The old town is about twenty minutes walk along the beach. It’s really lovely and crammed with great bars and restaurants (see my next post).

The fortified port was founded by the Genoese in 1102 but fell to the Aragonese in 1372.



The Aragonese expelled the local population and facilitated the arrival of Catalan colonists whose culture still dominates the town.


Catalan is the joint official language, although only 22% of the population speak it nowadays.




The old town is located on a small peninsula and is encircled by defensive walls with a series of towers and bastions dotted along them.





The Catalan-Gothic Cattedrale de Santa Maria dates from 1570.



Inside there are some nice late-Renaissance features.



The lions guarding the altar are the happiest I’ve every seen in an Italian cathedral!

The ancient cobbled streets are very atmospheric at night.



However this is mosquito territory so bring protection for the evenings if you are walking around.




Alghero is a really special town and I’d love to come here again.


There are lots of other places to explore nearby such as the Grotta di Nettuno, Nuraghe Palmavera and the secluded Lazzaretto beach.

Here’s my Google map which has all these places on it.


Sassari – restaurants and bars

Posted in Italy, Sardinia, Sassari with tags , , , , , , , , , , , , on March 14, 2016 by gannet39

This post is purely about food and drink in Sassari. Please see my separate posts for things to see and do. Everywhere mentioned is on this Google map.


Trattoria da Gesuino (Intermediate A) 17 Via Torres

This was my favourite place in terms of food in the eight days I was here. It’s a bit of a walk, and there isn’t anywhere you can sit outside but it’s still worth going just for the great grub. It’s a good place for vegetarians too as they have a large antipasti buffet.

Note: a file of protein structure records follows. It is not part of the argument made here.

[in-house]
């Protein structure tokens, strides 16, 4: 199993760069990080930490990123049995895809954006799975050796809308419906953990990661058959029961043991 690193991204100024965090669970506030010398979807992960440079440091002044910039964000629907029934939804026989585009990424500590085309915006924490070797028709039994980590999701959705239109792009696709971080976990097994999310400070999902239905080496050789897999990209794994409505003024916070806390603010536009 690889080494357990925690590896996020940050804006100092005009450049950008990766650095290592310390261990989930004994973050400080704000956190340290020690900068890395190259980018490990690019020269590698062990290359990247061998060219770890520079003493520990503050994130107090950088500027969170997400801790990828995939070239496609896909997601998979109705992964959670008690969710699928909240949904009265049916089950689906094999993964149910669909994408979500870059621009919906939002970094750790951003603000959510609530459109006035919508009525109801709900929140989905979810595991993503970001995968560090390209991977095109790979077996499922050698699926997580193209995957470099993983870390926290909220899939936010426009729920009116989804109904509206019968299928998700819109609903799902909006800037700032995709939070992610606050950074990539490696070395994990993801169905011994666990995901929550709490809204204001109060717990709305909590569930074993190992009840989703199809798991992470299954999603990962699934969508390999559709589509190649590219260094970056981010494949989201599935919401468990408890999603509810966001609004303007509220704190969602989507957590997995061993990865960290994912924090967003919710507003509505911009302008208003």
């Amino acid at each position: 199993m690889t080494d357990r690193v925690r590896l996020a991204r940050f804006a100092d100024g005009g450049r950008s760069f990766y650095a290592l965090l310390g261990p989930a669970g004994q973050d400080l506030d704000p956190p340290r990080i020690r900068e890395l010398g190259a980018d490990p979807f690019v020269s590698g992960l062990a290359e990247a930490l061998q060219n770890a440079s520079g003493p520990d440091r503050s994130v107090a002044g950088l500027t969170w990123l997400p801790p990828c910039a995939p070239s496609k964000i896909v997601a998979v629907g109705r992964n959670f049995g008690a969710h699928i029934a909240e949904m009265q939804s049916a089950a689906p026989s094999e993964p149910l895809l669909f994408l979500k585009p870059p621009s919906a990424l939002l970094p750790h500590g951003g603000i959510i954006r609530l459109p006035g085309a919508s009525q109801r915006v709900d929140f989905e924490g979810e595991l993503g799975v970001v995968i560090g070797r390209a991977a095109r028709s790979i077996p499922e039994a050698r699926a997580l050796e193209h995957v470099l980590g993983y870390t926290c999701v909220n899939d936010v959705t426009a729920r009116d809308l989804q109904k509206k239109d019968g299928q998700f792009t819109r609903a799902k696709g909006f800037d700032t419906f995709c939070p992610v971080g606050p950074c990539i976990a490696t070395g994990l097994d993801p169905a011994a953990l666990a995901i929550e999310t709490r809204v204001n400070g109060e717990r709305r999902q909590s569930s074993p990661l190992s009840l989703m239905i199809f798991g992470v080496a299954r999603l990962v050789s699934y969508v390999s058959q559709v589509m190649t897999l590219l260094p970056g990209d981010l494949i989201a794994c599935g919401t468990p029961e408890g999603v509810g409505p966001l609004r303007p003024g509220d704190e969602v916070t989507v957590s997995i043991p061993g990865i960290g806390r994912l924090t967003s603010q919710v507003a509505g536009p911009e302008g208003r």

I began with the Linguine con Bottarga e Dadolato di Pomodori (mullet roe and diced tomatoes) which was excellent (A).


The house red was pretty decent (B) and went well with the mixed grill of horse, donkey and pork (all B/B+). The donkey was much better than what I’d had at La 2 Lanterne (below) earlier in the week, which proved that it can be nice to eat.


The bill came to €38.50 for pasta, meat, contorno, wine, water and a commercial mirto, which was excellent value, especially given the large portions.


There’s lots of space so you probably won’t have to book and they have a big telly to entertain you in the otherwise bland space. I watched Sassari (who have one of the best basketball teams in Italy) stuff Milan 86-81 in the play offs.

Trattoria L’Assassino (Elementary A), 18 Via Sagarat,

For me this is the best choice in the old town, recommended by receptionists, teachers and travel guides alike. The food is good, local and reasonably priced. It also has a nice ambience and you can sit outside in a pleasant, spacious courtyard and be served by the multilingual owner.


The menu is heavily weighted towards offal and unusual (for non-locals) meats (horse, donkey etc) so it’s not a great place for veggies or picky meat eaters. I had a mezzo of house red with a primo and secondo for €28.

The lovely, salty Pane Carasau that came in their bread basket was addictive and I ate the lot while waiting for my food. Apparently remains of this bread have been found in the nuraghi so it was already in existence before 1000 BC.